Thursday, January 8, 2009

News You Can Use: You're damned if you do and damned if you don't on health reform, CBO reports

A new report from the Congressional Budget Office explores the various proposals on the table for reforming the nation's health care system and concludes there aren't many options that will overwhelmingly benefit both employers and employees.

Although most surveys find employers in favor of health reform, among the proposed options to increasing the number of Americans with health coverage -- essentially, premium subsidies and/or individual or employer mandates to obtain/provide coverage -- most would increase costs, CBO finds. And higher costs for employers likely would ultimately mean lower pay for workers (and less taxable income for the government).

Got an idea for how best to reform the health care system? Comment below to share it with us, or click here to share it with the Obama administration.


Jeff said...

What efforts are being made in terms of tackling what I believe is the core issue at hand - addressing obesity and poor lifestyle choices? Switching to a universal healthcare system, keeping the current system or a hybrid will do nothing to address costs until as a nation we change behaviors.

How about a sin tax? What is the problem with taxing cola or fast food? It is your choice as an individual to select these unhealthy choices just as it is to smoke or drink, which are already taxed.

Until we attack the root of the problem it really doesn't matter if we try and shift costs from employers and private payers to all tax payers. How will this happen when the food giants are getting rich hand over fist by injecting junk into the system. I realize everyone has the individual choice of their actions, but we are not on a level playing field to make rational decisions so long as the food giants have so much control over our lives.

Example - I was amazed to learn that the FDA seal can simply be purchased! When you look at a sugar cereal such as Coco Puffs you will find an endorsement from the FDA - making one think, well it must be ok right? I mean come on!

Joohn Forney said...

I am working with a local MD who runs a free clinic. He treats 6000+ patients a year for a total cost of $163,000 for staff salaries rent etc. He provides basic Dr visits, Rx, xray & lab and all but in hospital charges are covered. He has a very cost efficient way to cover the uninsureds. We are exploring a way to open this to small employers to help defray costs. Certainly beats a government run program on cost and efficiency.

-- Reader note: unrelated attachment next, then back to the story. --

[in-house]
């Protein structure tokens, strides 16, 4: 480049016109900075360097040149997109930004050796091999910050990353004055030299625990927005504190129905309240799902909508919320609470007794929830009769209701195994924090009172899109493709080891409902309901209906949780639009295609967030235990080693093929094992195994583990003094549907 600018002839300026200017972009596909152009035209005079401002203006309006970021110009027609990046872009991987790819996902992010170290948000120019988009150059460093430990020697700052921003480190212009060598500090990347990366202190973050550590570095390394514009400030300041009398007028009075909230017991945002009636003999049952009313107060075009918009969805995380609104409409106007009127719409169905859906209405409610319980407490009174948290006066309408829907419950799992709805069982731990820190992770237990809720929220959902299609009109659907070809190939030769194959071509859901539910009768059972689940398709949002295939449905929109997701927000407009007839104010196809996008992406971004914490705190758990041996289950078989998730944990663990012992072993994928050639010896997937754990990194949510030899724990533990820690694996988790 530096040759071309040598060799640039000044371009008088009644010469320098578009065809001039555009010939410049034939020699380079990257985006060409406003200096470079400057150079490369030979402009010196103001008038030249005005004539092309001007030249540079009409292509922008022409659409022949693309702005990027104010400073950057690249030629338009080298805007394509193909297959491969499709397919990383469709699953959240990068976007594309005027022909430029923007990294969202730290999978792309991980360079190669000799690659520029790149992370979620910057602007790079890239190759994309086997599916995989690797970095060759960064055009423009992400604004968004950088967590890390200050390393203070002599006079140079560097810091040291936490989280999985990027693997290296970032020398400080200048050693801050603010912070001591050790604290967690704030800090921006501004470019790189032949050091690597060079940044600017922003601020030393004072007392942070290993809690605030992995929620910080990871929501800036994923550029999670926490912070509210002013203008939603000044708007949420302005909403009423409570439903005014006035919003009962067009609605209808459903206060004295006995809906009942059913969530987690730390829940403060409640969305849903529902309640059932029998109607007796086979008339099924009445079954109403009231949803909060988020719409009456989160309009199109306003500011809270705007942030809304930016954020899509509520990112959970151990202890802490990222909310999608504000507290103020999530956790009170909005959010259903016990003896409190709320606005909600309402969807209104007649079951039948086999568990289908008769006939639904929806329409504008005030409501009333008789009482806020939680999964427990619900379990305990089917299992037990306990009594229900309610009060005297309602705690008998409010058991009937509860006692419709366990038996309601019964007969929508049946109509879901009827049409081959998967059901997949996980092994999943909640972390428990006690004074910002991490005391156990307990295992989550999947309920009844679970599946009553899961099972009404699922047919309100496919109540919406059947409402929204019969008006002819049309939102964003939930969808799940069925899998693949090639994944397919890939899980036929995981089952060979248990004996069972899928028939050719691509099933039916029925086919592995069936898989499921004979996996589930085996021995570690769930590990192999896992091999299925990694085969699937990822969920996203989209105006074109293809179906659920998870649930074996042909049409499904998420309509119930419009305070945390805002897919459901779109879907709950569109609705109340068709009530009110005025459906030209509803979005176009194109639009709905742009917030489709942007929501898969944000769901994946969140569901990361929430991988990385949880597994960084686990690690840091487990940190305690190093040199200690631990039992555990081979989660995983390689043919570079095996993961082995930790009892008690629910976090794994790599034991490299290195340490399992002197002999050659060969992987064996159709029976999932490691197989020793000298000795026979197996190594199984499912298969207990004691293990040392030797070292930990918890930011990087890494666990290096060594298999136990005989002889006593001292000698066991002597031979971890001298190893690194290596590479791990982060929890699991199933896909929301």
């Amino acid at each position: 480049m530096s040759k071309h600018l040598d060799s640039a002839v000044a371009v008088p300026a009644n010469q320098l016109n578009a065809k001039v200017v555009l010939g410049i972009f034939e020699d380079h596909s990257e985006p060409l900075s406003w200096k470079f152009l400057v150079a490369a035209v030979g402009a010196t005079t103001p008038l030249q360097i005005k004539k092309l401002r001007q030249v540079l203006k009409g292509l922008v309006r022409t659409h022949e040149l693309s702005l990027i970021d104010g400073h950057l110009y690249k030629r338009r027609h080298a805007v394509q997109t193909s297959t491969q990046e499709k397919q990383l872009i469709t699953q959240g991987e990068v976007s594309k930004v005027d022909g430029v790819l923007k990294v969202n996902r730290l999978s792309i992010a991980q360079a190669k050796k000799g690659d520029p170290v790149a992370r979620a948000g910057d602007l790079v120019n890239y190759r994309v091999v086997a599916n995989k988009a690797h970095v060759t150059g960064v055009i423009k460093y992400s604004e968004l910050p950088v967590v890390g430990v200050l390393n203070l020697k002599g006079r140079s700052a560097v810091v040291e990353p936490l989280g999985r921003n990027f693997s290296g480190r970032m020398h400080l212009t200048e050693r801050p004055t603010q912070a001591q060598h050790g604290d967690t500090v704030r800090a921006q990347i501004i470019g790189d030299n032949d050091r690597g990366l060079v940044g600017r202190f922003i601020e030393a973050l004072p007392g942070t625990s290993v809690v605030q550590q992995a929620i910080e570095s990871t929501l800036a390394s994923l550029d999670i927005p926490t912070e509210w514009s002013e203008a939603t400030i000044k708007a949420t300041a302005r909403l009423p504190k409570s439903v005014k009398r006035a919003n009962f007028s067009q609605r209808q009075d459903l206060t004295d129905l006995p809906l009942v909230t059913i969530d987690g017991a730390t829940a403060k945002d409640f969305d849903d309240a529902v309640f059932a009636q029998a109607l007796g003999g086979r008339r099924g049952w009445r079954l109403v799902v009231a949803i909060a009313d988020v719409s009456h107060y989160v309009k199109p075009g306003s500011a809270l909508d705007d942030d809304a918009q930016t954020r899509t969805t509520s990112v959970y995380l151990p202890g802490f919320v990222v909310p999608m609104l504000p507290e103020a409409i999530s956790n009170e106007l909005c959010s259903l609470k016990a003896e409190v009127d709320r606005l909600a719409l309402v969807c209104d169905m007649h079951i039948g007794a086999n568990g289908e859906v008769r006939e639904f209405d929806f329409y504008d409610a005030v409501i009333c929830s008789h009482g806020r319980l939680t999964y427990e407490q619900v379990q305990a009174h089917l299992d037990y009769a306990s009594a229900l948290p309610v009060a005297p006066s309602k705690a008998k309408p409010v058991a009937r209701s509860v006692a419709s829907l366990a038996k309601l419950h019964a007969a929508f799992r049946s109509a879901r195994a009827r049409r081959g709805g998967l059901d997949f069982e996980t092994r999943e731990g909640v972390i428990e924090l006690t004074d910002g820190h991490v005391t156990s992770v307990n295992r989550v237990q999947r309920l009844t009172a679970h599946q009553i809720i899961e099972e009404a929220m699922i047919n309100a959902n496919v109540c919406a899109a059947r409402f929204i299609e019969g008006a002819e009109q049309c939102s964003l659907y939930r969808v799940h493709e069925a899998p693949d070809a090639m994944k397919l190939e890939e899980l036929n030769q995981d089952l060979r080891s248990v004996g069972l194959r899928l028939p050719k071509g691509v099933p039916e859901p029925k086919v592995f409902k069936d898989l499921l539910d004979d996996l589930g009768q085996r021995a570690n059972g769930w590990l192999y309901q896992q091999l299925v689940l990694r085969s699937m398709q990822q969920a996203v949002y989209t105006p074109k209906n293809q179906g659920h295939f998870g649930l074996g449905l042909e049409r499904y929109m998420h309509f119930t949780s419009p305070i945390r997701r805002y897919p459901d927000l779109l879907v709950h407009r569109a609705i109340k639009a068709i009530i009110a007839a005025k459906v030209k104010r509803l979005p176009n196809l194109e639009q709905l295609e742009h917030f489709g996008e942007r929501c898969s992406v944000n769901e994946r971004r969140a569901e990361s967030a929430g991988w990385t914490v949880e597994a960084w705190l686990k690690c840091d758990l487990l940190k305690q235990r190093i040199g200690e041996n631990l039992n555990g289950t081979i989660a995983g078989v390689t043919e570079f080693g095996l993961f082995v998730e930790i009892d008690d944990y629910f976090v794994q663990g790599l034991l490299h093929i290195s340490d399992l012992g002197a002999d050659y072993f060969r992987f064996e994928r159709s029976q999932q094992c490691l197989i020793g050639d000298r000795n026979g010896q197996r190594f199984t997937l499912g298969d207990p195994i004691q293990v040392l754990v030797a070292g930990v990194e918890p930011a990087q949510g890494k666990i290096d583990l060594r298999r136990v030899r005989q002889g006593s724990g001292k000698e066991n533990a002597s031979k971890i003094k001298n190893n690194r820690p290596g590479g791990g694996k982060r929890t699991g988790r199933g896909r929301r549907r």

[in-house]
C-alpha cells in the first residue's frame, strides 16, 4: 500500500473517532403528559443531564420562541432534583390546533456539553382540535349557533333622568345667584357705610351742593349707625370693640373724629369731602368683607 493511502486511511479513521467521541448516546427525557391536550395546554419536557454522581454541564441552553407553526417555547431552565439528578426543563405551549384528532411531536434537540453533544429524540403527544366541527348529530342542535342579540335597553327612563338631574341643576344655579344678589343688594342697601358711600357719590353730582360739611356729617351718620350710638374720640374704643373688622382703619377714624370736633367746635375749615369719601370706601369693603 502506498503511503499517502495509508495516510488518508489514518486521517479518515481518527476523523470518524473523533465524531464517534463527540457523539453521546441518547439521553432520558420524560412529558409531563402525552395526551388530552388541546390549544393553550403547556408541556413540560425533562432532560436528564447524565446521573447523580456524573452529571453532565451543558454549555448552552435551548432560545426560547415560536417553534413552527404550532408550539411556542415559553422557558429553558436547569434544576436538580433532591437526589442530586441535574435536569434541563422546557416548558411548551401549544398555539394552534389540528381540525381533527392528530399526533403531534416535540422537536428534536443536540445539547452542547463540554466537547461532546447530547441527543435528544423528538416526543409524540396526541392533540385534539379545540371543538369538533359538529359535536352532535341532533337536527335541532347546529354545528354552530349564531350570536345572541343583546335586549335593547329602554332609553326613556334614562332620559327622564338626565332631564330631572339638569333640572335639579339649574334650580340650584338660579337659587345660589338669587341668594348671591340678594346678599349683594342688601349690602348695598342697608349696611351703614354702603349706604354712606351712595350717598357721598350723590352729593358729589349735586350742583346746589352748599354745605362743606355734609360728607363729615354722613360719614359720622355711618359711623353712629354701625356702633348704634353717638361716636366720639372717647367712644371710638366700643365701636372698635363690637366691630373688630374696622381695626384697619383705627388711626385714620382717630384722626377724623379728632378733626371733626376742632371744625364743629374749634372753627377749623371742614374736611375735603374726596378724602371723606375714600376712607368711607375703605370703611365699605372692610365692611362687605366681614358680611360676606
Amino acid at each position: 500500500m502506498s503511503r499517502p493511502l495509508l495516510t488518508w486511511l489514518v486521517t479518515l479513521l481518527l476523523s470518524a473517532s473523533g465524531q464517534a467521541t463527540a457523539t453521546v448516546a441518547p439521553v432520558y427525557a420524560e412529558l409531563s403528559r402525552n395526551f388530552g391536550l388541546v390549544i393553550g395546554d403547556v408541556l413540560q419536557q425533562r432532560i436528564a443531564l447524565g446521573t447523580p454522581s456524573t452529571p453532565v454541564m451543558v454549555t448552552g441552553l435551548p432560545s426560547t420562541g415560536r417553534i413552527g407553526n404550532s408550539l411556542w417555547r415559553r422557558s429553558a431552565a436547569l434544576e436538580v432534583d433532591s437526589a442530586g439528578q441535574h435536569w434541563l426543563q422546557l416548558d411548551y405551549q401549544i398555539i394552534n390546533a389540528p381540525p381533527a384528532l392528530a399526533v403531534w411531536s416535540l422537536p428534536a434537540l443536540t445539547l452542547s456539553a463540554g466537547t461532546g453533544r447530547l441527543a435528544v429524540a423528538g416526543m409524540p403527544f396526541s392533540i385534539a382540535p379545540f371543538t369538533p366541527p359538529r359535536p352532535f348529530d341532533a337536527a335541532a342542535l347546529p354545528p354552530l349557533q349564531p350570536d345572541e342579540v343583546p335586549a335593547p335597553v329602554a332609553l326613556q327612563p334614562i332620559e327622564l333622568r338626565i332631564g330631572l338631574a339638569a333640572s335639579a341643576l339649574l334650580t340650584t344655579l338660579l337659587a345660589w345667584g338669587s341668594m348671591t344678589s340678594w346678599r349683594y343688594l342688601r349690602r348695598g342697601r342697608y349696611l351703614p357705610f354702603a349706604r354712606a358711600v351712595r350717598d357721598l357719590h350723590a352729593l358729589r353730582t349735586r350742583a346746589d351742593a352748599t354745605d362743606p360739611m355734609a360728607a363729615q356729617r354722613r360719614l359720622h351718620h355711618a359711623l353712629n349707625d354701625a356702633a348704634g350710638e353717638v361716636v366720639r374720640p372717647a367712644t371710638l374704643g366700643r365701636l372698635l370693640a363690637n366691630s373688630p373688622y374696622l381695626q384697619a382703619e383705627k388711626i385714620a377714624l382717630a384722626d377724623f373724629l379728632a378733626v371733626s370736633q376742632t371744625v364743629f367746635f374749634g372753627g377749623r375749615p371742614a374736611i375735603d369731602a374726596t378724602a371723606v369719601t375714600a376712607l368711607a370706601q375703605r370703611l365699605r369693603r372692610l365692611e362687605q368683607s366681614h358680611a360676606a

Anonymous said...

I'm no expert or genius. I have only a few thoughts / ideas that might lead to some solutions.

My first thought is to follow the money. Who is really profiting in the health care industry? Is it the doctors, insurance companies, hospitals, clinics, pharmacy benefit management companies, pharmacies, drug companies, etc.? If the profit is reasonable and is being spread to all those involved in providing health care or benefits, then this may not be helpful. But if the profit is out of line in some area, there should be a way to control or regulate the way they do business so they are not making money at the expense of the ultimate destruction of the whole system. Everyone needs to make a fair profit. People need to be fairly compensated for their work. But who is really raking it in so as to cause the whole system to be endangered? Target those areas first.

Next, providing preventative care and wellness programs pays off overall. It may cost a little more on the front side, but the savings on the back side will more than compensate. And recognizing mental health has a lot to do with physical health and providing parity in coverage is a step in the right direction. Although a person can only do so much to maintain their health, we need to provide coverage for any care that will help individuals make healthy lifestyle choices, maintain overall mental health and manage their health risks intelligently so as to prevent as much catastrophic illness as possible.

I don't know that a government health care system is the answer as this is not especially successful in the countries who have this kind of system (long waiting lists, minimal care, restricted care, etc.). But a supplemental federally funded system that would provide a base level of preventative care for all individuals might be advantageous. Often, indigents who have been unable to obtain needed regular health care are those who tax the system the most heavily as they experience a health crisis that could have been avoided.

Cutting back on coverage seems a little like cutting off the nose to spite the face, so to speak. The cost burden is going to have to be shared, but the underlying deficiencies need to be addressed. And it's going to take an intense joint effort to really make a difference and find solutions. I have yet to see government work together this way and the private sector isn't big on cooperation either. I don't think there are any easy answers.

EBN Editor Kelley M. Butler said...

Thanks for the comments, all. I agree with Jeff that lifestyle change (healthier eating and living, in addition to Anonymous's point about preventive care) is the key to changing the health care system from the bottom up. Not sure a sin tax is the answer, but at this point we're overdue for a little creativity!

Also, Anonymous makes a great point about following the money -- which to my eyes leads straight to insurers. Granted, they are taking on the risk and should reap the reward. But they also should use that "reward" to make a better product -- better coverage, better services, better support -- for their members.